Hospitals in grave peril
Two of the country's largest public health facilities -- Dhaka Medical College Hospital and Mitford Hospital -- might not be able to withstand an earthquake of seven magnitude on the Richter scale.
Dwellers of Dhaka, which according to experts is vulnerable in the event of an earthquake, might not have the facilities of these two hospitals available in such an eventuality.
Experts are worried who would cater to the city dwellers' healthcare and emergency services needs if both the hospitals came crashing down. But the problem is much bigger as many of the country's healthcare facilities are ill-equipped to handle the aftermath of a major earthquake.
A recent fire department survey found as many as 174 out of a total 433 healthcare providing establishments surveyed to be highly risky (with no fire safety necessities), 248 risky (with some fire safety measures installed) and the rest satisfactory (mostly compliant with some minor lapses).
Experts said neither DMCH nor Mitford has an effective evacuation plan, fire exits or ramps. The decades-old structures, despite numerous modifications, have never been refurbished or strengthened in any way.
Government and hospital officials also agree that the hospitals themselves were vulnerable and were ill-prepared, ill-equipped with untrained manpower to deal with such a disaster.
Brig Gen Ali Ahmed Khan, director general of Fire Service and Civil Defence, said most of the state-run hospitals in the capital were vulnerable to earthquakes and there was a serious lack of fire-safety and evacuation system.
He said fundamental safety provisions that the two hospitals lack include evacuation ramp, fire exit plan, fire detection and alarm systems, hose reels, safe refuge assembly space, trained in-house firefighting team, fire escape route, fire lift, access road and water reservoir.
During a visit to the hospitals, many areas of the buildings were visibly worn out and staircases and corridors were full of patients. There was no disaster evacuation preparedness whatsoever.
Brig Gen Brayan Bankim Halder, director of Mitford Hospital, said they had made a project proposal on constructing a 16-storey building demolishing the risky medicine building.
“Mitford itself is at a big risk [in the event of an earthquake] as it has some old buildings, main building and medicine building are very old.”
He said the hospital did not have a dedicated rescue team, adding, “The hospital is overburdened as everyday it has to deal with around 4,000 outdoor patients, 1,200 indoor patients and 50 surgeries. We have limited resources and capacity, even after that we make people aware sometimes and practice standard procedures. But I doubt whether the standard procedures will work when a big disaster happens.”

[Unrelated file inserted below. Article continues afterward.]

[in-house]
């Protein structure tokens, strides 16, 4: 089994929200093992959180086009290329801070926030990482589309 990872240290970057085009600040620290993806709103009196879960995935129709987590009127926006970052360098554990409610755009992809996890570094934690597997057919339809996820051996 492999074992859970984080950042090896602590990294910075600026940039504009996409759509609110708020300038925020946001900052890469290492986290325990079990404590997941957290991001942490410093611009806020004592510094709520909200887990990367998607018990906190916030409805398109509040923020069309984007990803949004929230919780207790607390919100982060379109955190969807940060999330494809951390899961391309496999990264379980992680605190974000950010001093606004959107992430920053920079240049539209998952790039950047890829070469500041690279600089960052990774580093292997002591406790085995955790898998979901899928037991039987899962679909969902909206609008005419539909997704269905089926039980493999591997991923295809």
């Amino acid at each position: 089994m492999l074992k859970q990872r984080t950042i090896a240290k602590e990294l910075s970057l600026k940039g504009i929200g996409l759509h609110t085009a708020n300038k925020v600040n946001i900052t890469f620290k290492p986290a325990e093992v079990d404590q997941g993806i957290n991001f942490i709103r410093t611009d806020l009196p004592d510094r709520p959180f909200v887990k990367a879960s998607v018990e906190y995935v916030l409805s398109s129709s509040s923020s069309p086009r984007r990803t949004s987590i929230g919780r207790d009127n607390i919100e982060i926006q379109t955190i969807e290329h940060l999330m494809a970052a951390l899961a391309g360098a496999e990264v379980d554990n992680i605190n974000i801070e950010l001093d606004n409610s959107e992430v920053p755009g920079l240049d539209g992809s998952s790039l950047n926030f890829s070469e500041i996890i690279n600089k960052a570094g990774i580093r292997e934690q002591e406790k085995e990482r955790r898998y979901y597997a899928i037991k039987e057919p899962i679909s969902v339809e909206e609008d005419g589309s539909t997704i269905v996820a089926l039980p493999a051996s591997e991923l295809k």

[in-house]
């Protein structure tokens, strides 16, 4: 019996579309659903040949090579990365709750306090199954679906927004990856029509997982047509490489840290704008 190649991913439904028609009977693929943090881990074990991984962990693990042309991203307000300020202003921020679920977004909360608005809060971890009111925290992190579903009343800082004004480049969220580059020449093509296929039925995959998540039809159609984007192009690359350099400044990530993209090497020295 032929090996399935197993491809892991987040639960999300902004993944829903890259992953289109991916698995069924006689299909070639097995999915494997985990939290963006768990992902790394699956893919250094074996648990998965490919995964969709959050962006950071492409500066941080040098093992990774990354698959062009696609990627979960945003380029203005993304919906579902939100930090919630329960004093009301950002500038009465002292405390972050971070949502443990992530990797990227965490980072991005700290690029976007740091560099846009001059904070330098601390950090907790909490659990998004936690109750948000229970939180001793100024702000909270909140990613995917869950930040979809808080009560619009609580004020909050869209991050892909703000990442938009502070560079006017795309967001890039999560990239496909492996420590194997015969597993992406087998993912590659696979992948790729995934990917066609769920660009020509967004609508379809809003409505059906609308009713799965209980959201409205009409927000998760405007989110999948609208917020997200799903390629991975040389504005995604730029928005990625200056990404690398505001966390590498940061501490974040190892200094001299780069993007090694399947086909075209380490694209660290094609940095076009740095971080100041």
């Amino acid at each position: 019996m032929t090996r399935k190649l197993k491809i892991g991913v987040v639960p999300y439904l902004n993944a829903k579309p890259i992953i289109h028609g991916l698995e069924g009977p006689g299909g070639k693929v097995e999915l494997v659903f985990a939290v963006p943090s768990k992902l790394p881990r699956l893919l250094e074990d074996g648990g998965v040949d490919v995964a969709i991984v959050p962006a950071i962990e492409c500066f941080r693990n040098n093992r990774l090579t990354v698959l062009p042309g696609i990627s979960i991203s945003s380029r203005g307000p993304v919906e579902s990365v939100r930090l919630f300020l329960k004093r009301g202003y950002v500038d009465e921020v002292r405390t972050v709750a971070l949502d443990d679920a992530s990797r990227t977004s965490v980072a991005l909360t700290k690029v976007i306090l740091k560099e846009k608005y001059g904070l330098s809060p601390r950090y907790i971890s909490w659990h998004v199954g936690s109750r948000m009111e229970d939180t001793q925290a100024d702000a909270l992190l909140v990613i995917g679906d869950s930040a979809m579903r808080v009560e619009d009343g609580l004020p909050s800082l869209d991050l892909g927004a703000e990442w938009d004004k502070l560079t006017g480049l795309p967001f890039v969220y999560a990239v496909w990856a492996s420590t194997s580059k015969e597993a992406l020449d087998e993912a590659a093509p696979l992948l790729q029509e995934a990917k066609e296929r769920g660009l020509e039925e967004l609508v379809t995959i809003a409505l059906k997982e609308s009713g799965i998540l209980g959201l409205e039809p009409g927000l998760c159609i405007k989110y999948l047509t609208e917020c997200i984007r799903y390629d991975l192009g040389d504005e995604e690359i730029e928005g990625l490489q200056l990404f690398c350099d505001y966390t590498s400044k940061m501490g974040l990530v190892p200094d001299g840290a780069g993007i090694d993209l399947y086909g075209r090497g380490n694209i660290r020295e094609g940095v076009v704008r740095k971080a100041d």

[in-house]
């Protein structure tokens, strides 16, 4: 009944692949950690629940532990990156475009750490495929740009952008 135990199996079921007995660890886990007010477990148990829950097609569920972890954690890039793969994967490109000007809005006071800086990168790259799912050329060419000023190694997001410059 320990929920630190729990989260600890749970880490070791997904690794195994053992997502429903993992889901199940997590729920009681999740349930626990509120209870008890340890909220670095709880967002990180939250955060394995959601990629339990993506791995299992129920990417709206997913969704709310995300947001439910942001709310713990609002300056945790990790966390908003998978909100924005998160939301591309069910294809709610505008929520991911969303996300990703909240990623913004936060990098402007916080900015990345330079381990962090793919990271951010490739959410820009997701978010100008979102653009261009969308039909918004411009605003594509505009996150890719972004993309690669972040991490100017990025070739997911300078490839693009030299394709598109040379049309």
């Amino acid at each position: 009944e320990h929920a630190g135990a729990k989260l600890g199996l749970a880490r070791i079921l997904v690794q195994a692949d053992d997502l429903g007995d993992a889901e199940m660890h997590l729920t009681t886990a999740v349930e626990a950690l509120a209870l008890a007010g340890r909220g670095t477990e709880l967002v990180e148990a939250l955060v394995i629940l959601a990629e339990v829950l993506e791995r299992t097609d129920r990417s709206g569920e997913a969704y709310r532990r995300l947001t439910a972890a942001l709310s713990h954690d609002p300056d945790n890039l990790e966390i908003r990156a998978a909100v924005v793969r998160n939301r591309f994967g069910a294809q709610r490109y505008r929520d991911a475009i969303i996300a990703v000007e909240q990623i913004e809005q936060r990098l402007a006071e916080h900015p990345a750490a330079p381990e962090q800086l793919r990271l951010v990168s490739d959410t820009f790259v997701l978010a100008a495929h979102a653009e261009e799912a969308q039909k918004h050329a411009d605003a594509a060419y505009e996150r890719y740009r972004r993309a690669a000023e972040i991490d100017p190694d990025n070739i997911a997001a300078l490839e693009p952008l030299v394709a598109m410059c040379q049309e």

The DMCH has a 28-member mass casualty management committee to deal with disasters and the committee has many sub-committees.
AKM Nasiruddin, director of DMCH, said the old buildings of the hospital were risky and those might collapse if there was a big one.
“If the hospital is affected, then we will shift to the new building and health services would be provided out in the open. The outdoor complex will start giving initial healthcare services to about 300 patients at a time.”
When asked whether the hospital officials were prepared and equipped for facing a big one, he said, “One major problem is that we cannot do drills like other organisations because it might create panic among the patients and might create another disaster. Our people are aware … .”
He said there is a shortage of ambulances at the hospital. It has only seven. Since the DMCH will turn into the centre for medical service during a disaster, more ambulances are needed.
Nasiruddin said during an emergency period, the hospital would need more portable equipment, like portable X-ray machines, portable beds, and portable operation lights.
The hospital conducts disaster-preparedness training but most staff members have not been trained to deal with a catastrophic quake. He said a major disaster would be a national issue requiring a national response.
The fire services DG said they have sent letters to almost all hospitals asking them to strengthen the emergency services as they would provide the basic support if any emergency situation developed.
“Hospitals should have a huge blood bank because after any disaster a lot of blood will be required. Hospital services have to be decentralised and hospitals should have mobile hospital facilities,” he said.